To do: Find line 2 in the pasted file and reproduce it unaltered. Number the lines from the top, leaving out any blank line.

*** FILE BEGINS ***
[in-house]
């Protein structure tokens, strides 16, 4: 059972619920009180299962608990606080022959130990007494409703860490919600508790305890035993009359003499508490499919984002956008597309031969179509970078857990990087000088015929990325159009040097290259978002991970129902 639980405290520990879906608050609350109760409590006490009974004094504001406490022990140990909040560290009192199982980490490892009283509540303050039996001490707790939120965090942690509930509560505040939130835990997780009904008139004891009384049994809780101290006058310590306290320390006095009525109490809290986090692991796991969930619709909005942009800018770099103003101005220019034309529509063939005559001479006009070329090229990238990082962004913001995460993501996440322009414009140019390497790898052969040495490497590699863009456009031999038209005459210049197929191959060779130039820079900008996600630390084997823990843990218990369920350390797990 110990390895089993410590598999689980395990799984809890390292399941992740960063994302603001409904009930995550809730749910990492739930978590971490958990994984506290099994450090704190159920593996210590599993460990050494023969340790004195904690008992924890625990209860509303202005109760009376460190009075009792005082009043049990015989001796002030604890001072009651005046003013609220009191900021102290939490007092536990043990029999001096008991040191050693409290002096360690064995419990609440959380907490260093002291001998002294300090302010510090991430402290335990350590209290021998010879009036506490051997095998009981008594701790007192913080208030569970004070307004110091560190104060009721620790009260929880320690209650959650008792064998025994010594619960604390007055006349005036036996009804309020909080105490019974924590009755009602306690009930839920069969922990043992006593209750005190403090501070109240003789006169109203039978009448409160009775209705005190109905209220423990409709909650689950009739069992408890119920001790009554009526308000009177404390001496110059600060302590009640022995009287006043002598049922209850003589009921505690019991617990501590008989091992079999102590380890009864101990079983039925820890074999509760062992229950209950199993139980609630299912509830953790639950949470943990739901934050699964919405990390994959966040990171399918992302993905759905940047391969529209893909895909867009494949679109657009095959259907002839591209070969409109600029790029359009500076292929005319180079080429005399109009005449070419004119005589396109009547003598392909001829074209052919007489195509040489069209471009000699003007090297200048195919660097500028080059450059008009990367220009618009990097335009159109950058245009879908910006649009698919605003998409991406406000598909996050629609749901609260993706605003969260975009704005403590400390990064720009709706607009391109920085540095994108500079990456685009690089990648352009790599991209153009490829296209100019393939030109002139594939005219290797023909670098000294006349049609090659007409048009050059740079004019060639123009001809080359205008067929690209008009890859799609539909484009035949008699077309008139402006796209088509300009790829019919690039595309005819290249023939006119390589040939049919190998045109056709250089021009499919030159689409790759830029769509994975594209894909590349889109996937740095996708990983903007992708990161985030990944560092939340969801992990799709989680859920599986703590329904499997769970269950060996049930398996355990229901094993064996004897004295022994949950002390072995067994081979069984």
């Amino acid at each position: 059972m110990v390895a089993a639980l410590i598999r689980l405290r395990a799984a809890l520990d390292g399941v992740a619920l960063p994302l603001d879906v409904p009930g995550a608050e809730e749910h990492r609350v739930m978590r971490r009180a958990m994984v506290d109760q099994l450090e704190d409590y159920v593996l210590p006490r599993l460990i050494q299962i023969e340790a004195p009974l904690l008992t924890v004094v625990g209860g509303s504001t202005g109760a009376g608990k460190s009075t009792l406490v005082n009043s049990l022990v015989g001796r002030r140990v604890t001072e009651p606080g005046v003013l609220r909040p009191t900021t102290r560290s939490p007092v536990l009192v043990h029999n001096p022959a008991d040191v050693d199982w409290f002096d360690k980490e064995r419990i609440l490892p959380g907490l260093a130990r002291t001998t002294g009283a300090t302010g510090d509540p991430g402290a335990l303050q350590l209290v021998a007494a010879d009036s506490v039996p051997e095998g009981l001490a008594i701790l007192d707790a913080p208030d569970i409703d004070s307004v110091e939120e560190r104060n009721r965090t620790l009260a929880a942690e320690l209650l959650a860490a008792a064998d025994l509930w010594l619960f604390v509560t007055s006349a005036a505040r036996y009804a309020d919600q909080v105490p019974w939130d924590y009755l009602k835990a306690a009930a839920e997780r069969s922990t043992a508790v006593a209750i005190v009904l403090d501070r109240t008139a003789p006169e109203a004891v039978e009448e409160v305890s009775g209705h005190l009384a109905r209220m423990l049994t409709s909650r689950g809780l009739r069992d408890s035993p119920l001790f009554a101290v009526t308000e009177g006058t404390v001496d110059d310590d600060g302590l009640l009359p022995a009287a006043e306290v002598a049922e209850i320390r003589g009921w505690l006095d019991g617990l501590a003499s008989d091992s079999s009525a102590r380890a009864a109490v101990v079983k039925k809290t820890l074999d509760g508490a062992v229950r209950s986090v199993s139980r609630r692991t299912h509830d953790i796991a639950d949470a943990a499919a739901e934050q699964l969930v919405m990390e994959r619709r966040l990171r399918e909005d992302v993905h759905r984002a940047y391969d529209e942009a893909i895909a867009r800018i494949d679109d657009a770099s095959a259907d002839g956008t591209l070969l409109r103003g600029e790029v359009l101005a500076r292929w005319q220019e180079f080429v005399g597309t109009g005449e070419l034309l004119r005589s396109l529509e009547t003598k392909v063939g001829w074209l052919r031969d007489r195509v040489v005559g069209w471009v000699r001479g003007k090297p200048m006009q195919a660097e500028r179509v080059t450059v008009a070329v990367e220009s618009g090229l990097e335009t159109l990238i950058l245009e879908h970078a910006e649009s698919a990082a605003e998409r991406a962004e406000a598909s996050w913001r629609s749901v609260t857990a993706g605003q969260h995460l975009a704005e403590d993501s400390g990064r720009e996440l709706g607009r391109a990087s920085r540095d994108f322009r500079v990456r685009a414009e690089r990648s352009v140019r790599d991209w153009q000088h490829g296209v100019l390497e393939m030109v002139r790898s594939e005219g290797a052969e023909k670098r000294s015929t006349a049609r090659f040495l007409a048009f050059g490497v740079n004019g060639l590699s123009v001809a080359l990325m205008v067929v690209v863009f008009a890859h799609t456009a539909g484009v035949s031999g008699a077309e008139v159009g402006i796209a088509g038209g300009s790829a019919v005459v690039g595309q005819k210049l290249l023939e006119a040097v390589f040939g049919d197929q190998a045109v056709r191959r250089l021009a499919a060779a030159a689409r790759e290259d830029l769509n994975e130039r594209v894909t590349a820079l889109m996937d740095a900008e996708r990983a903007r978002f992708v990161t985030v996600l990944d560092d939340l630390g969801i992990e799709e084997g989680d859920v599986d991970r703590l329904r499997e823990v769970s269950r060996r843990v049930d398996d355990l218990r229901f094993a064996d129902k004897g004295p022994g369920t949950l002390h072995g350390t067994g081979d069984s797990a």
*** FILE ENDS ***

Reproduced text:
């Protein structure tokens, strides 16, 4: 059972619920009180299962608990606080022959130990007494409703860490919600508790305890035993009359003499508490499919984002956008597309031969179509970078857990990087000088015929990325159009040097290259978002991970129902 639980405290520990879906608050609350109760409590006490009974004094504001406490022990140990909040560290009192199982980490490892009283509540303050039996001490707790939120965090942690509930509560505040939130835990997780009904008139004891009384049994809780101290006058310590306290320390006095009525109490809290986090692991796991969930619709909005942009800018770099103003101005220019034309529509063939005559001479006009070329090229990238990082962004913001995460993501996440322009414009140019390497790898052969040495490497590699863009456009031999038209005459210049197929191959060779130039820079900008996600630390084997823990843990218990369920350390797990 110990390895089993410590598999689980395990799984809890390292399941992740960063994302603001409904009930995550809730749910990492739930978590971490958990994984506290099994450090704190159920593996210590599993460990050494023969340790004195904690008992924890625990209860509303202005109760009376460190009075009792005082009043049990015989001796002030604890001072009651005046003013609220009191900021102290939490007092536990043990029999001096008991040191050693409290002096360690064995419990609440959380907490260093002291001998002294300090302010510090991430402290335990350590209290021998010879009036506490051997095998009981008594701790007192913080208030569970004070307004110091560190104060009721620790009260929880320690209650959650008792064998025994010594619960604390007055006349005036036996009804309020909080105490019974924590009755009602306690009930839920069969922990043992006593209750005190403090501070109240003789006169109203039978009448409160009775209705005190109905209220423990409709909650689950009739069992408890119920001790009554009526308000009177404390001496110059600060302590009640022995009287006043002598049922209850003589009921505690019991617990501590008989091992079999102590380890009864101990079983039925820890074999509760062992229950209950199993139980609630299912509830953790639950949470943990739901934050699964919405990390994959966040990171399918992302993905759905940047391969529209893909895909867009494949679109657009095959259907002839591209070969409109600029790029359009500076292929005319180079080429005399109009005449070419004119005589396109009547003598392909001829074209052919007489195509040489069209471009000699003007090297200048195919660097500028080059450059008009990367220009618009990097335009159109950058245009879908910006649009698919605003998409991406406000598909996050629609749901609260993706605003969260975009704005403590400390990064720009709706607009391109920085540095994108500079990456685009690089990648352009790599991209153009490829296209100019393939030109002139594939005219290797023909670098000294006349049609090659007409048009050059740079004019060639123009001809080359205008067929690209008009890859799609539909484009035949008699077309008139402006796209088509300009790829019919690039595309005819290249023939006119390589040939049919190998045109056709250089021009499919030159689409790759830029769509994975594209894909590349889109996937740095996708990983903007992708990161985030990944560092939340969801992990799709989680859920599986703590329904499997769970269950060996049930398996355990229901094993064996004897004295022994949950002390072995067994081979069984």